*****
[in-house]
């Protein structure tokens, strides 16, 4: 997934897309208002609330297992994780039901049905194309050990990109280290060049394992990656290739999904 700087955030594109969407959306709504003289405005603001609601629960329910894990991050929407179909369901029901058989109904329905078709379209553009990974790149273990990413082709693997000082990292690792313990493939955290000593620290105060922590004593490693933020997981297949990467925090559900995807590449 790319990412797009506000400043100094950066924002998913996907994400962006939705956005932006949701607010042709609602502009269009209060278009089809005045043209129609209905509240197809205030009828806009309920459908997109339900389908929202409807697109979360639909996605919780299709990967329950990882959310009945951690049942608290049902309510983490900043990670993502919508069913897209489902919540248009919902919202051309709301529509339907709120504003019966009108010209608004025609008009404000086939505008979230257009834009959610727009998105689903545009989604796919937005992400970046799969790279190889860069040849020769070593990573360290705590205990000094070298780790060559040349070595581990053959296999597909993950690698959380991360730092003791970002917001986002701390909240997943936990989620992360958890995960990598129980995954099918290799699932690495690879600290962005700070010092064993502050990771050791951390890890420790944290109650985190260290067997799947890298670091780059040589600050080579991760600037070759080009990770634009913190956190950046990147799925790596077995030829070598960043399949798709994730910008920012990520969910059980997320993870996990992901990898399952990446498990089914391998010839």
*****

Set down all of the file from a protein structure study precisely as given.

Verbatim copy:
[in-house]
């Protein structure tokens, strides 16, 4: 997934897309208002609330297992994780039901049905194309050990990109280290060049394992990656290739999904 700087955030594109969407959306709504003289405005603001609601629960329910894990991050929407179909369901029901058989109904329905078709379209553009990974790149273990990413082709693997000082990292690792313990493939955290000593620290105060922590004593490693933020997981297949990467925090559900995807590449 790319990412797009506000400043100094950066924002998913996907994400962006939705956005932006949701607010042709609602502009269009209060278009089809005045043209129609209905509240197809205030009828806009309920459908997109339900389908929202409807697109979360639909996605919780299709990967329950990882959310009945951690049942608290049902309510983490900043990670993502919508069913897209489902919540248009919902919202051309709301529509339907709120504003019966009108010209608004025609008009404000086939505008979230257009834009959610727009998105689903545009989604796919937005992400970046799969790279190889860069040849020769070593990573360290705590205990000094070298780790060559040349070595581990053959296999597909993950690698959380991360730092003791970002917001986002701390909240997943936990989620992360958890995960990598129980995954099918290799699932690495690879600290962005700070010092064993502050990771050791951390890890420790944290109650985190260290067997799947890298670091780059040589600050080579991760600037070759080009990770634009913190956190950046990147799925790596077995030829070598960043399949798709994730910008920012990520969910059980997320993870996990992901990898399952990446498990089914391998010839």